Chemical elements
  Carbon
    Isotopes
    Energy
    Production
    Application
    Physical Properties
    Chemical Properties
      Methane
      Ethylene
      Acetylene
      Coal-Gas
      Carbon Tetrafluoride
      Tetrafluoromethane
      Carbon Tetrachloride
      Tetrachloromethane
      Carbon Tetrabromide
      Tetrabromomethane
      Carbon Tetraiodide
      Tetraiodomethane
      Carbon Oxychloride
      Carbonyl Chloride
      Phosgene
      Carbon Oxybromide
      Carbonyl Bromide
      Carbon Suboxide
      Carbon Monoxide
      Carbon Dioxide
      Percarbonic Acid
      Carbamic Acid
      Carbamide
      Urea
      Carbon Disulphide
      Carbonyl Sulphide
      Carbon Oxysulphide
      Thiocarbonyl Chloride
      Thiocarbonic Acid
      Thiocarbamic acid
      Thiourea
      Thiocarbamide
      Perthiocarbonates
      Carbon Monosulphide
      Carbon Subsulphide
      Carbon Sulphidoselenide
      Carbon Sulphidotelluride
      Carbon Nitrides
      Cyanogen
      Dicyanogen
      Hydrocyanic Acid
      Prussic Acid
      Cyanogen Chloride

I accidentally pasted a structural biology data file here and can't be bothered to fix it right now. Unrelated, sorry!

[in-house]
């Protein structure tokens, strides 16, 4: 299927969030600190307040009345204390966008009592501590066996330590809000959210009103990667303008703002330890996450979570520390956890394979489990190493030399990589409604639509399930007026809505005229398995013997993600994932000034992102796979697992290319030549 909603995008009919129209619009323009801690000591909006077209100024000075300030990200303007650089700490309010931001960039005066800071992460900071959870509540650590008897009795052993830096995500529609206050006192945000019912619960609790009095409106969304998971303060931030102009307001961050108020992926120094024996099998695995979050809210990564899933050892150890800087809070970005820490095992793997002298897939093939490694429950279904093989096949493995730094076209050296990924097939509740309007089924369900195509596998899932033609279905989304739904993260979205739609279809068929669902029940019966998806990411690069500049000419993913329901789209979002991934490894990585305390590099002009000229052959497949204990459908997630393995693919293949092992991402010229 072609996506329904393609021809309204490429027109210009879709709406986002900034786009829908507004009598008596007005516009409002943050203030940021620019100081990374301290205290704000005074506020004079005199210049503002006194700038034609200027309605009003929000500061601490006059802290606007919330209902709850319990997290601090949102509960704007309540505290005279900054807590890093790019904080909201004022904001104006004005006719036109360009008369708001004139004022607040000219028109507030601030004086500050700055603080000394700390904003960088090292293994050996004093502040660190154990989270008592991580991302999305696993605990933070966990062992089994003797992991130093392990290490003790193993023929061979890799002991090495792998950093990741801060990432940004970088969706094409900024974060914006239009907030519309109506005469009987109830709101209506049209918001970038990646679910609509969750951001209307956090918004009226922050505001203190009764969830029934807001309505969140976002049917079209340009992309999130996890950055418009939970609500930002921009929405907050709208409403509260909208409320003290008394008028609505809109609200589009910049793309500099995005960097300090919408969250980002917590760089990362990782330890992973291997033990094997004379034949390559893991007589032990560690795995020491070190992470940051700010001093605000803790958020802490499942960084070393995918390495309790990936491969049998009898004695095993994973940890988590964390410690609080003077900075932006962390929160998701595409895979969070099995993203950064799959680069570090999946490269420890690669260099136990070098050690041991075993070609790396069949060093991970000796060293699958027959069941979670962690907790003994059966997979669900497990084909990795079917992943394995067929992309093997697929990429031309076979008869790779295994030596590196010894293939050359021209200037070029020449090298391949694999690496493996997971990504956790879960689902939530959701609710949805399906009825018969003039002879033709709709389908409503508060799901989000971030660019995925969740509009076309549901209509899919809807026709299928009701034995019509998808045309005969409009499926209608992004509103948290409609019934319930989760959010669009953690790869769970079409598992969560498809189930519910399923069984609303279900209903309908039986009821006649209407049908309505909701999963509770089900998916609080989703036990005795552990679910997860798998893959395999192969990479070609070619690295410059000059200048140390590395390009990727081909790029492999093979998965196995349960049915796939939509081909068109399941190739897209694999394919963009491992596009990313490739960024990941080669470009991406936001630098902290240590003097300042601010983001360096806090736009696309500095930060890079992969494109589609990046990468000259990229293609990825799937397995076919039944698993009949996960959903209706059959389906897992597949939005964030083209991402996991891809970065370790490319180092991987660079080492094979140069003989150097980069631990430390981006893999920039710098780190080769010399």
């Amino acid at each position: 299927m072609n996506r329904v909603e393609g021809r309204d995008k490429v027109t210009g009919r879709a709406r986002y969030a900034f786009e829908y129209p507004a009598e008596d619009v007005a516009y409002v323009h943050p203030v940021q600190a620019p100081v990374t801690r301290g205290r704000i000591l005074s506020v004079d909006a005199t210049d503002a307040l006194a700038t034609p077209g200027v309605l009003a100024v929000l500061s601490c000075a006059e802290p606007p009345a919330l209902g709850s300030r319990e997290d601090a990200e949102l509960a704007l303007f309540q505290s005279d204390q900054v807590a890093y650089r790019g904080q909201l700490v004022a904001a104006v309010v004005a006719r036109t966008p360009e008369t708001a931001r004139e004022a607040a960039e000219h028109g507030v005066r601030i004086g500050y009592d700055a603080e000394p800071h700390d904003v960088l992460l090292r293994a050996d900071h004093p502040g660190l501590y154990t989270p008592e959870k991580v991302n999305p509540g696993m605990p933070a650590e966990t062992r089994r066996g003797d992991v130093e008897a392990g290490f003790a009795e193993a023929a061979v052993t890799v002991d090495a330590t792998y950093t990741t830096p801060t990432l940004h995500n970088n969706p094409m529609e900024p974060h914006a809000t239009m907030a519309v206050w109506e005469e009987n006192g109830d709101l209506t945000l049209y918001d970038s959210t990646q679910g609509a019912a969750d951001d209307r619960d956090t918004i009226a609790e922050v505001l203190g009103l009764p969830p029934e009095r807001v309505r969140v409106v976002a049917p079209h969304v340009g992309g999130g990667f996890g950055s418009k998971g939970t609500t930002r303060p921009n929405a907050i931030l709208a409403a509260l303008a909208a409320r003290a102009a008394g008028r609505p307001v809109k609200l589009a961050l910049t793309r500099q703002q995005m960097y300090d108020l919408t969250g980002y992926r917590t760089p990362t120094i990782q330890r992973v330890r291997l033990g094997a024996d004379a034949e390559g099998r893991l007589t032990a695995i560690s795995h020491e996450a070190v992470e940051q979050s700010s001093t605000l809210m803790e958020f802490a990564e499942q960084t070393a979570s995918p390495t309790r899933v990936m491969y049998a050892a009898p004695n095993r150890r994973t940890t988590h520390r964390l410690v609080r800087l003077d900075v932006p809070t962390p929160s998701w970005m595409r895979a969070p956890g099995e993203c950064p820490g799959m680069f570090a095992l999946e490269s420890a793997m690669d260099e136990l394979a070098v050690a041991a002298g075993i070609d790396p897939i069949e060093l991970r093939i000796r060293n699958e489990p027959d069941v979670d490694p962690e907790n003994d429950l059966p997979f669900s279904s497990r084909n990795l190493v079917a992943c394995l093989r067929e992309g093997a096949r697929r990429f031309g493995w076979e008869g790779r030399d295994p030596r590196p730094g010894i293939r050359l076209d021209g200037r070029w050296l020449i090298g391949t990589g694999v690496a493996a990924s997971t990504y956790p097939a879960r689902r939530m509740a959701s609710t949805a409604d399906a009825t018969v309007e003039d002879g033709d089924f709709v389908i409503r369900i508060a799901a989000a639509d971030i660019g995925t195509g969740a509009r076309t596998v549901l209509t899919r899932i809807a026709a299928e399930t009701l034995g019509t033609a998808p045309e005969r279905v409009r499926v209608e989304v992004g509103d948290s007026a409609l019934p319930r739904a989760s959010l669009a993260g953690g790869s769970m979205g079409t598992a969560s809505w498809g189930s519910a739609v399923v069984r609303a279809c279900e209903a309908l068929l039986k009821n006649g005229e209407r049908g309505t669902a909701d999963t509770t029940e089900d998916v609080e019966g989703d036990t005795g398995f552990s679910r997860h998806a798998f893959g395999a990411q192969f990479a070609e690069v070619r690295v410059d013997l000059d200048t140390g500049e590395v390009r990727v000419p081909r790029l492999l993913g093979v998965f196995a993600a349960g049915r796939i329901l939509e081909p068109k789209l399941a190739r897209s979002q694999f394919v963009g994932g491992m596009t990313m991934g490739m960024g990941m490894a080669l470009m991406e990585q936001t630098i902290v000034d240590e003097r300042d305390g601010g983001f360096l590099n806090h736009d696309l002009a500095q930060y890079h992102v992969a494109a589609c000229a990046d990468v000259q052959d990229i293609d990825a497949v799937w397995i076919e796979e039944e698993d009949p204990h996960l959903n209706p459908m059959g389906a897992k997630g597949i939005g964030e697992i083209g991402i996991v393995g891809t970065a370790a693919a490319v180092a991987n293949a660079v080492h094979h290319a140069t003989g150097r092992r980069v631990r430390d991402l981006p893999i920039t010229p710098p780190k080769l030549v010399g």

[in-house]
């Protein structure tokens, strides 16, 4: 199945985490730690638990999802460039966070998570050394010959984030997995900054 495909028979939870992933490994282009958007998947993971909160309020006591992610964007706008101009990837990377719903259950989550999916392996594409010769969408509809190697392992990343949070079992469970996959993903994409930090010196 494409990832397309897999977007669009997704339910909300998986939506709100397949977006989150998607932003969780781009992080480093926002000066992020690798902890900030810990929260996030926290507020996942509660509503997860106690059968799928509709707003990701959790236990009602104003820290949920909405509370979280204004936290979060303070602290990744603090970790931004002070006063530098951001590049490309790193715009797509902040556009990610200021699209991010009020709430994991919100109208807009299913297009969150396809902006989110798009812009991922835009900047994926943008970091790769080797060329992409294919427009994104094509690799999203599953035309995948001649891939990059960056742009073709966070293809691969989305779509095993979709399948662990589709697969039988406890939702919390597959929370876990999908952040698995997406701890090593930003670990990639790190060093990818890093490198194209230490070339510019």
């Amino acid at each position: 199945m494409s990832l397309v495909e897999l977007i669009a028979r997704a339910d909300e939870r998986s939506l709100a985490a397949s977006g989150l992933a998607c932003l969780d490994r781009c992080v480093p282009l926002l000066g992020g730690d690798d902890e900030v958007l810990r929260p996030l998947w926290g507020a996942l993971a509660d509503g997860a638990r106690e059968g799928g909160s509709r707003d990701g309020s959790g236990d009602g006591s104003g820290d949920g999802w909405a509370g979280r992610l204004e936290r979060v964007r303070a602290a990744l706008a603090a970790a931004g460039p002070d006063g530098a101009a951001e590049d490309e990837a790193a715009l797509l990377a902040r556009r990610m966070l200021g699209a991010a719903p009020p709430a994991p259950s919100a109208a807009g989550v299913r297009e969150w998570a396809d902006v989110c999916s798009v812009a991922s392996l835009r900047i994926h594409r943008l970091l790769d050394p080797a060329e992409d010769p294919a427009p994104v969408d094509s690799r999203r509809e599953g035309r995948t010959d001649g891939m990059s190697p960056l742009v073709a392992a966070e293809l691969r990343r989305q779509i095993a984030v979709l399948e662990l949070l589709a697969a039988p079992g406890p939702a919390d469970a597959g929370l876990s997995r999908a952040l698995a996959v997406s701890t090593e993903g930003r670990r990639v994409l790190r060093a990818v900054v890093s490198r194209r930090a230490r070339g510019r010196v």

Chlorocyanogen
      Cyanogen Bromide
      Bromocyanogen
      Cyanogen Iodide
      Iodocyanogen
      Polymerised Cyanogen Halides
      Cyanamide
      Cyanic Acid
      Cyanuric Acid
      Cyamelide
      Fulminic Acid
      Thiocyanic Acid
      Sulphocyanic Acid
      Isoperthiocyanic Acid
      Cyanogen Sulphide
      Thiocyanic Anhydride
    Diamonds
    Graphite
    Amorphous Carbon
    Coal

Cyanogen Bromide, CNBr






Cyanogen Bromide (Bromocyanogen), CNBr, resembles Cyanogen Chloride, CNCl in its manner of preparation, being formed by the action of bromine on hydrocyanic acid or a cyanide. It forms transparent prisms by sublimation, which pass into a cubical form; it melts at 52° C., and boils at 61.3° C.; its vapour density is 3.607; it is poisonous, and its vapour is pungent and affects the eyes. The heat of formation of CNBr from its elements is -37,000 calories, and from (CN)2 and Br2 +40,000 calories. It easily polymerises to (CNBr)3.

In dilute aqueous solution cyanogen bromide shows no evidence of ionisation. Hydrogen sulphide reacts quantitatively with it, thus:

CN-Br + H2S = HCN + HBr + S;

and the following reactions are also characteristic:

2KOH + CNBr = KBr + KCNO + H2O
Na2SO3 + CNBr + H2O = NaBr + NaCN + H2SO4
HI + CNBr = IBr + HCN; IBr + HI = HBr + I2
K2S + CNBr = KBr + KSCN.

A theory of the mechanism of these reactions is given by Dixon and Taylor.


© Copyright 2008-2012 by atomistry.com